So, now you can export a fairly generic existing Blender model (instead of carefully building one specifically for Astromech) and it will mostly work as you expected. Common surface materials work. Multiple scene textures work. Bump maps sort-of (they have the common view-independence problem because of the lack of tangent vectors in the collada export, so the bumps always point 'up' instead of 'out', though there's probably a way to solve that. Good for floors though.)
I still don't have a great solution for transparent surfaces, but then, neither does anyone else.
Multiple Scene Models
Version 1 only properly loaded a single 3D model as the 'primary scene'. That's been fixed, so you can load an arbitrary number of collada files, and instance them multiple times within the scene at multiple locations.
eg: In the "Atomic Caffeine" demo, each of the four atoms was modelled/coloured in Blender, and then instanced into the scene as many times as the entire molecule needed.
New features sometimes magnify minor old problems; in this case the lack of a global lighting model. Since each 'scene' model carries its own lights in its own reference frame, obvious visual inconsistencies occur when you put several models together and rotate some of them. (Although, less jarring than I'd have thought.)
Fully dynamic lighting is a major overhead with diminishing returns. So, I'll probably go for a compromise, with only a few global dynamic lights.
Cannon.js Physics Engine
The other side of the multiple-model system is the ability to define a 'physics proxy' (usually a box or sphere with properties of mass and friction) to which the position of the 3D models is attached.
I've chosen the cannon.js physics system to do the heavy lifting. It can connect the proxy objects together with 'hinges', 'springs', and other physical constraints like gravity, and then model the physics over time and update the objects.
It's extremely efficient (the solver it uses is very advanced) although there are severe practical limits to just how much you can do in real-time. But a little physics is a great way to add some life to an otherwise static scene, and give the user the sense that they're there, and bumping into things.
I've just about finished exposing all the things that Astromech can do as scriptable elements - as opposed to my early examples that used lots of hard-coded javascipt.
Scripts don't all have to run on load. The script can define UI "command buttons" which run parts of the script later... which might load more resources and create new buttons. A common use of command buttons is to provide "teleport" options which can jump you around the map.
In practice, you can already build a 'conversation tree' system which offers choices dependent on previous choices. (All the buttons would be pre-defined, just shown and hidden using commands activated by other buttons.)
Social 'presence' and messaging.
The chat system has been functioning for a couple of versions now, based on a websocket 'pub-sub' server that I'm running on an OpenShift cartridge. (Thanks, RedHat!) I've gone through a couple of revisions of this system, and it's been stable and reliable for months.
Previously, you'd get a 'chat message' when someone connected to the channel ("hailing frequencies open") but in the background the networking code always had the full list of the other participants this entire time, you just couldn't see them. Now, the right-hand of the screen is one long column of everyone else in the level with you.
This makes everything feel a lot more MMORPG, and future extensions will be things like "friends lists" and private instances that build on this social side, since there's going to be obvious problems if a 'level' gets too popular.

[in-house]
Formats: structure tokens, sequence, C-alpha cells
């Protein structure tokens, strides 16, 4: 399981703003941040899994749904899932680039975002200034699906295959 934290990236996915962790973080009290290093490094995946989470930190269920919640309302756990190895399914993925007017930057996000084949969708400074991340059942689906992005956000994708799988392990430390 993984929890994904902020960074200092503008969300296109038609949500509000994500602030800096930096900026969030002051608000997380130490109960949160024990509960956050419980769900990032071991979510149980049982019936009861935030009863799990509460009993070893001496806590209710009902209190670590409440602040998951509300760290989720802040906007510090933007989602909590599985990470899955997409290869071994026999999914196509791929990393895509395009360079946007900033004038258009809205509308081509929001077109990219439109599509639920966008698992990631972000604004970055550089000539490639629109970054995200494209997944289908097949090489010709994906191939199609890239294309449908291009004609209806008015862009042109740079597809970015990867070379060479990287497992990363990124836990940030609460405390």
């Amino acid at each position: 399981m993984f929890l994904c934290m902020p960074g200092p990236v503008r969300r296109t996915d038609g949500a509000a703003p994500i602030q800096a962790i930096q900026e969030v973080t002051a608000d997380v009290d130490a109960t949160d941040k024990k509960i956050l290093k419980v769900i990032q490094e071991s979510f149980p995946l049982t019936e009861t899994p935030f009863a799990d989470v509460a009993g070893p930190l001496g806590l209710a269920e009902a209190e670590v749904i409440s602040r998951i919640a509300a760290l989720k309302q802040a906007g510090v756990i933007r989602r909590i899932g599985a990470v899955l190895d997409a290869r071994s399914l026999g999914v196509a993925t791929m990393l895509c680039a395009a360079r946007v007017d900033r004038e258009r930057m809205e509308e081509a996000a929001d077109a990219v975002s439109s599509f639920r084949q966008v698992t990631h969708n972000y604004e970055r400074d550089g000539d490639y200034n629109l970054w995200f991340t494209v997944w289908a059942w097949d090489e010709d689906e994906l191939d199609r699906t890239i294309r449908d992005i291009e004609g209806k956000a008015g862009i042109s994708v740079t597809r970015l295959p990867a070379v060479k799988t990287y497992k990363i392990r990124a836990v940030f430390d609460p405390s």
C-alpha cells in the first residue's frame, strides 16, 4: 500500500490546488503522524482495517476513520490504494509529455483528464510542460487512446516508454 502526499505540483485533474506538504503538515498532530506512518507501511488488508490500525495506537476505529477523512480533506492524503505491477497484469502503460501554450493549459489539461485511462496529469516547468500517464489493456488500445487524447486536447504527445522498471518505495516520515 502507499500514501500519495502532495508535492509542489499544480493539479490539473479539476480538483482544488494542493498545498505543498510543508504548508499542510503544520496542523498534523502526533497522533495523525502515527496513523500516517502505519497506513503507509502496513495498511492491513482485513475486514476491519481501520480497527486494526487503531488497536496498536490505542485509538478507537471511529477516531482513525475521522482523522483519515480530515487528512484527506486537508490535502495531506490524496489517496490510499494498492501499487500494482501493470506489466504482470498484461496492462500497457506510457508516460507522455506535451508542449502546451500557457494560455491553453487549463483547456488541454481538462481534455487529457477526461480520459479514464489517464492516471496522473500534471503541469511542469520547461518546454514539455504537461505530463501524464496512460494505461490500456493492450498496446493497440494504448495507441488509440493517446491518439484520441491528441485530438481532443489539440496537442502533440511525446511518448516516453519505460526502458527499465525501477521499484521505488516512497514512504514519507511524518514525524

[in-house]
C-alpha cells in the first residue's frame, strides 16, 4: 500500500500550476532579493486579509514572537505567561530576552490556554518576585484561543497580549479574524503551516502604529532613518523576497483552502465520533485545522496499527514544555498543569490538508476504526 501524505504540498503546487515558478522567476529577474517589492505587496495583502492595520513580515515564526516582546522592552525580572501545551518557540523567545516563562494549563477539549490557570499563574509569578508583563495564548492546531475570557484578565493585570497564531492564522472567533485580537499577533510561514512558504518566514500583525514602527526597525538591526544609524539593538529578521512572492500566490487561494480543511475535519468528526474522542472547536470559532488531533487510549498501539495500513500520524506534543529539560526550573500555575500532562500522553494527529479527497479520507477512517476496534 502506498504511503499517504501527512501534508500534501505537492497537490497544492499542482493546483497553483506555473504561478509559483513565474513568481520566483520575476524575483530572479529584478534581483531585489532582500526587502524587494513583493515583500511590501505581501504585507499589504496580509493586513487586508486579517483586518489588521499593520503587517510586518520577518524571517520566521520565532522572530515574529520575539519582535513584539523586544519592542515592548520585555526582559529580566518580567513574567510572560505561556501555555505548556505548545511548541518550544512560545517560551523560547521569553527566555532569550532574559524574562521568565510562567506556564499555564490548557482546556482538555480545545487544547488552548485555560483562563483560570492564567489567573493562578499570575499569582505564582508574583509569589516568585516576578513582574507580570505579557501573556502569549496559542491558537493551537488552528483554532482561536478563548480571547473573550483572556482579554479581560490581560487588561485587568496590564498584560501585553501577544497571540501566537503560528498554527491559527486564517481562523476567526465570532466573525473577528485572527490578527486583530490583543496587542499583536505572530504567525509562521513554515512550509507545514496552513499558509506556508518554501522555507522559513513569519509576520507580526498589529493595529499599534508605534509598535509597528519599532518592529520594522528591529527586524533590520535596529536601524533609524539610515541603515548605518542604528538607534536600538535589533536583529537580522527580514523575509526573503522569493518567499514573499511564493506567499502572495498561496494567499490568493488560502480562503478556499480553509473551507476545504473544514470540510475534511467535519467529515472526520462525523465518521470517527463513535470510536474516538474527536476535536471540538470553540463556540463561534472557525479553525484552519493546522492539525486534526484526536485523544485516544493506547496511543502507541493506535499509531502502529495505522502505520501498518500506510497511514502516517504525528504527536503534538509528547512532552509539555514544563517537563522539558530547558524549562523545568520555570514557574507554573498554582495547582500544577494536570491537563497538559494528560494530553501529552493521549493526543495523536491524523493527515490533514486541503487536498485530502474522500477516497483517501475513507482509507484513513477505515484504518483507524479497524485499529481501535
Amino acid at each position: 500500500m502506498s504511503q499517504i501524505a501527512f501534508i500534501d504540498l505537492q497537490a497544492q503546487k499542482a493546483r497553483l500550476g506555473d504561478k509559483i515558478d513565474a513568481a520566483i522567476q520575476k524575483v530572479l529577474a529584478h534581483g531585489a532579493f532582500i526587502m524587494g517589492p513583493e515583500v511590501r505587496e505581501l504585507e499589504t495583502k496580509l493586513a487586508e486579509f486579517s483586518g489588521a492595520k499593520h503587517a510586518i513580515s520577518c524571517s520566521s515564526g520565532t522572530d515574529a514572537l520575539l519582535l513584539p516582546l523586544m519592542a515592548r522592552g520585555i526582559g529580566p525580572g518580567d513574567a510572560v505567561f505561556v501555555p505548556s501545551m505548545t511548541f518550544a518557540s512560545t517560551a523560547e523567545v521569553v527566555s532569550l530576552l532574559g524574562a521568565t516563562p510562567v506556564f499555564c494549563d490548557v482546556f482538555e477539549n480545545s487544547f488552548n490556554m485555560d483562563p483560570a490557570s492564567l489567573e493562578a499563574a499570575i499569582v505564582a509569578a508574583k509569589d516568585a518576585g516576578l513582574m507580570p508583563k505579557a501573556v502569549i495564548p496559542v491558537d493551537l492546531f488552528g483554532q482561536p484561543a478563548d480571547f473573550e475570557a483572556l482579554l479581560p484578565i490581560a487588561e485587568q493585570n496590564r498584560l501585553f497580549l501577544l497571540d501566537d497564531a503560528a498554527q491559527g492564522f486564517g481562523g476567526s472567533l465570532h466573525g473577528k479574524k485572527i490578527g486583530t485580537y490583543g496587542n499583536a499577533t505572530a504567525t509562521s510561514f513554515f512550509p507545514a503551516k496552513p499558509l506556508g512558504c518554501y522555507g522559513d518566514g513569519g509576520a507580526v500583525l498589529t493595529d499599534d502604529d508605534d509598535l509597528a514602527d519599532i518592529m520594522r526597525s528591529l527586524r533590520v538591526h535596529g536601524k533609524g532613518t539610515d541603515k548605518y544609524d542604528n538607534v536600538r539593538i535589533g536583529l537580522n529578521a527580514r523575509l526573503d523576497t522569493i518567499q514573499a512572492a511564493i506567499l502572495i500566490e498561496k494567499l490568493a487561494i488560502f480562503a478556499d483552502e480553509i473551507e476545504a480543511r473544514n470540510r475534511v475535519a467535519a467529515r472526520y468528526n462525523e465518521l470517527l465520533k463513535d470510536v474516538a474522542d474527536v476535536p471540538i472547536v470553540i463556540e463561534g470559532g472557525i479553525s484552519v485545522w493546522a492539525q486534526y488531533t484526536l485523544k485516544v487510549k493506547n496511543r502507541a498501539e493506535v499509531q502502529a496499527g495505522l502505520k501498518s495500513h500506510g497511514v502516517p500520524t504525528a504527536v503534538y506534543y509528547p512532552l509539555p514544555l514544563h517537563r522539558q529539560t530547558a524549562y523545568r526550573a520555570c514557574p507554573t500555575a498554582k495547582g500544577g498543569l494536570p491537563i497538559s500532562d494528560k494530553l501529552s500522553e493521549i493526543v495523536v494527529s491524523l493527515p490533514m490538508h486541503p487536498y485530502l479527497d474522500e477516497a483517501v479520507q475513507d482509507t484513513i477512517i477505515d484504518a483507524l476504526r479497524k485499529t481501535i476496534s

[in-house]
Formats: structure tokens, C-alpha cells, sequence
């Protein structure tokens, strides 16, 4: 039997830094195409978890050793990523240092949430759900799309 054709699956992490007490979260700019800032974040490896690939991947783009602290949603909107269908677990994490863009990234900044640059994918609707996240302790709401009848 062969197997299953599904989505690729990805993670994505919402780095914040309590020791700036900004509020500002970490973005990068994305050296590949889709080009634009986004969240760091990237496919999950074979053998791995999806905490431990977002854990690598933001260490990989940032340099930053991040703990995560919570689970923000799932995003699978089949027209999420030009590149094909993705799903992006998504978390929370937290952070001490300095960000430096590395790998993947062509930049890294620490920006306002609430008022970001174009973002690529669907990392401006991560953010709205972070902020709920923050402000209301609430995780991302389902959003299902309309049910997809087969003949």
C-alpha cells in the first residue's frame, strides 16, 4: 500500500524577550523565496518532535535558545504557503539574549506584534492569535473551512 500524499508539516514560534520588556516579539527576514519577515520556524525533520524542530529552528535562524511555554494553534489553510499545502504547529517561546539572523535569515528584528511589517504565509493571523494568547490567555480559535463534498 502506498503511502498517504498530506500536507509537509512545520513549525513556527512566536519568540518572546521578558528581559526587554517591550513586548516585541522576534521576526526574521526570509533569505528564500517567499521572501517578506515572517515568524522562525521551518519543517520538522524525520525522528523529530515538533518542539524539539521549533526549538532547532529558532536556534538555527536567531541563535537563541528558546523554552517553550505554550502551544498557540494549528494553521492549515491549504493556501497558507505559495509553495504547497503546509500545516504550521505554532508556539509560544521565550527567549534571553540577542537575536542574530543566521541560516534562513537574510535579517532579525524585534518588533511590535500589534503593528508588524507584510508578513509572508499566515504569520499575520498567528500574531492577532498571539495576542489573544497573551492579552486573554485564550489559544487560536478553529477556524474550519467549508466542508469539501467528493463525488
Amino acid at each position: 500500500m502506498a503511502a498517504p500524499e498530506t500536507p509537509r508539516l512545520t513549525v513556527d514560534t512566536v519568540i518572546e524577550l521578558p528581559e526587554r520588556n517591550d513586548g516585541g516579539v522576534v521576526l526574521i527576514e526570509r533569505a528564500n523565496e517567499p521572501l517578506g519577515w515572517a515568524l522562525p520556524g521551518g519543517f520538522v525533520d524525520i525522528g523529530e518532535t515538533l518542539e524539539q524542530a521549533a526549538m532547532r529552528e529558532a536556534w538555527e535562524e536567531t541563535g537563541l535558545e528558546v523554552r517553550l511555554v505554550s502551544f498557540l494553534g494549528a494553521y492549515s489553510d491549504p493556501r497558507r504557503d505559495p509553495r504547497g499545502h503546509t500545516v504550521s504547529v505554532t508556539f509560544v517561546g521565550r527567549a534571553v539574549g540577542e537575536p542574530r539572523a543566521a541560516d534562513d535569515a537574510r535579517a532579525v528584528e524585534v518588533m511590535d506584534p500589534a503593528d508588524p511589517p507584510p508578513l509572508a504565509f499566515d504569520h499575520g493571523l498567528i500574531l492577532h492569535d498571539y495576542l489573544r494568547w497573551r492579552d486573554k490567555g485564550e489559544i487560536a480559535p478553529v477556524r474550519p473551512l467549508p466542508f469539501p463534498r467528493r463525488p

File Transfer & Videoconferencing
The first features the social list made possible was inter-user private chat (easy) followed by file transfer (not so easy, but mostly working) and video conferencing. (just got the prototype working)
It's a core idea of astromech that you should be able to exchange data with other people. This is an essential part of that plan.
The file transfer I'm particularly proud of. To 'transmit', the sender just drags a file out of the File Manager and drops it on the button for the intended recipient. An 'offer' is then sent to the receiver, and turns up in their corresponding list of options for the sender.
If the receiver clicks on this offer button, the file is downloaded to the browser's "Temporary FileSystem" (you get a little progress message while the transfer is in progress) and then the recipient can either click on the button a second time which open the (now local) file in the browser, or they can drag the file icon back out of the browser to the filesystem again.
In summary, one user drags the file into their browser. The other user accepts the offer, and then can drag the file back out of their browser. (Well, Chrome) I don't think I can make it simpler.
Remember, this is peer-to-peer. Although right now all the comms goes through the chat relay, (as private messages) but I have the RTC channels working, so I intend to make that the preferred transport to make it truly peer-to-peer, and reserve the relay server as the 'fallback'.
Any 'command button' can be given an array of "speech" strings that, if heard by the engine, activates that command button. It's that easy.
It's good to have an optional prefix word that wakes up the engine but can be missed, because that happens a lot. Originally I used "computer" (duh) but soon changed it to "Scottie!" after shouting at my machine for a little while to transport me to new locations and switch on parts of the engine. Feels much more natural, somehow.
I could go on for pages about all the things I want to do next, the improvement and changes, but I think we'll just stick with what I've actually done so far.
The major features are now mostly in. There's a ton of clean-up work and major bugfixes that need doing before release, but no more super-bleeding-edge experimental features. I did the hard stuff first.
A 'Beta2' release isn't far off now. I'm trying to be quick, before the ground shifts under my feet again. It's not easy doing all this single-handed, but I'll get there.